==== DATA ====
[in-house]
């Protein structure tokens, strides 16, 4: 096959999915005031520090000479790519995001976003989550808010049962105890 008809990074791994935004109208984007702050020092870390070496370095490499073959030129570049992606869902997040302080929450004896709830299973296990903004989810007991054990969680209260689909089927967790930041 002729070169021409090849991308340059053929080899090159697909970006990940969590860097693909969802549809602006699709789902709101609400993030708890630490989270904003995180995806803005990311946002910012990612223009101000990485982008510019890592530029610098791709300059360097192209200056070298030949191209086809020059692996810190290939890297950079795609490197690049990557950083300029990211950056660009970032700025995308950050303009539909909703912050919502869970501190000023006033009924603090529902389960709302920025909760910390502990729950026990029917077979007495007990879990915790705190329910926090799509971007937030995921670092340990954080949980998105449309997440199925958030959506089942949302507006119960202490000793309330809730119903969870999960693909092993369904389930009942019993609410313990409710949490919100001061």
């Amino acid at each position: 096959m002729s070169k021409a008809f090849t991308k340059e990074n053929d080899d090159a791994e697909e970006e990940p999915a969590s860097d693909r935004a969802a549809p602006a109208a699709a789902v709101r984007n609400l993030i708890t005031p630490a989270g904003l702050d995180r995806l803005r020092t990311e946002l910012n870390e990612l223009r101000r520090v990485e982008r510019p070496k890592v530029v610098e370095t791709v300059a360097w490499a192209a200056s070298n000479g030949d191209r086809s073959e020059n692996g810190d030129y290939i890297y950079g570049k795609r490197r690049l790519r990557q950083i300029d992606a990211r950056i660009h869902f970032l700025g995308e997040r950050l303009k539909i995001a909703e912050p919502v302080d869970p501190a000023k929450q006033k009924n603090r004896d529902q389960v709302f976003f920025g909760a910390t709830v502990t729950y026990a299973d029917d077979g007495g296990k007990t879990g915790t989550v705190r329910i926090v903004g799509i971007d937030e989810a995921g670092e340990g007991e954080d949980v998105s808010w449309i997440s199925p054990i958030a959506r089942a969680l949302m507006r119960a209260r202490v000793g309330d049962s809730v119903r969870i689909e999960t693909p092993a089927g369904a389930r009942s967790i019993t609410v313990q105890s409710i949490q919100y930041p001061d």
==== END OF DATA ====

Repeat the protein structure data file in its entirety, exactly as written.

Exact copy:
[in-house]
């Protein structure tokens, strides 16, 4: 096959999915005031520090000479790519995001976003989550808010049962105890 008809990074791994935004109208984007702050020092870390070496370095490499073959030129570049992606869902997040302080929450004896709830299973296990903004989810007991054990969680209260689909089927967790930041 002729070169021409090849991308340059053929080899090159697909970006990940969590860097693909969802549809602006699709789902709101609400993030708890630490989270904003995180995806803005990311946002910012990612223009101000990485982008510019890592530029610098791709300059360097192209200056070298030949191209086809020059692996810190290939890297950079795609490197690049990557950083300029990211950056660009970032700025995308950050303009539909909703912050919502869970501190000023006033009924603090529902389960709302920025909760910390502990729950026990029917077979007495007990879990915790705190329910926090799509971007937030995921670092340990954080949980998105449309997440199925958030959506089942949302507006119960202490000793309330809730119903969870999960693909092993369904389930009942019993609410313990409710949490919100001061």
């Amino acid at each position: 096959m002729s070169k021409a008809f090849t991308k340059e990074n053929d080899d090159a791994e697909e970006e990940p999915a969590s860097d693909r935004a969802a549809p602006a109208a699709a789902v709101r984007n609400l993030i708890t005031p630490a989270g904003l702050d995180r995806l803005r020092t990311e946002l910012n870390e990612l223009r101000r520090v990485e982008r510019p070496k890592v530029v610098e370095t791709v300059a360097w490499a192209a200056s070298n000479g030949d191209r086809s073959e020059n692996g810190d030129y290939i890297y950079g570049k795609r490197r690049l790519r990557q950083i300029d992606a990211r950056i660009h869902f970032l700025g995308e997040r950050l303009k539909i995001a909703e912050p919502v302080d869970p501190a000023k929450q006033k009924n603090r004896d529902q389960v709302f976003f920025g909760a910390t709830v502990t729950y026990a299973d029917d077979g007495g296990k007990t879990g915790t989550v705190r329910i926090v903004g799509i971007d937030e989810a995921g670092e340990g007991e954080d949980v998105s808010w449309i997440s199925p054990i958030a959506r089942a969680l949302m507006r119960a209260r202490v000793g309330d049962s809730v119903r969870i689909e999960t693909p092993a089927g369904a389930r009942s967790i019993t609410v313990q105890s409710i949490q919100y930041p001061d």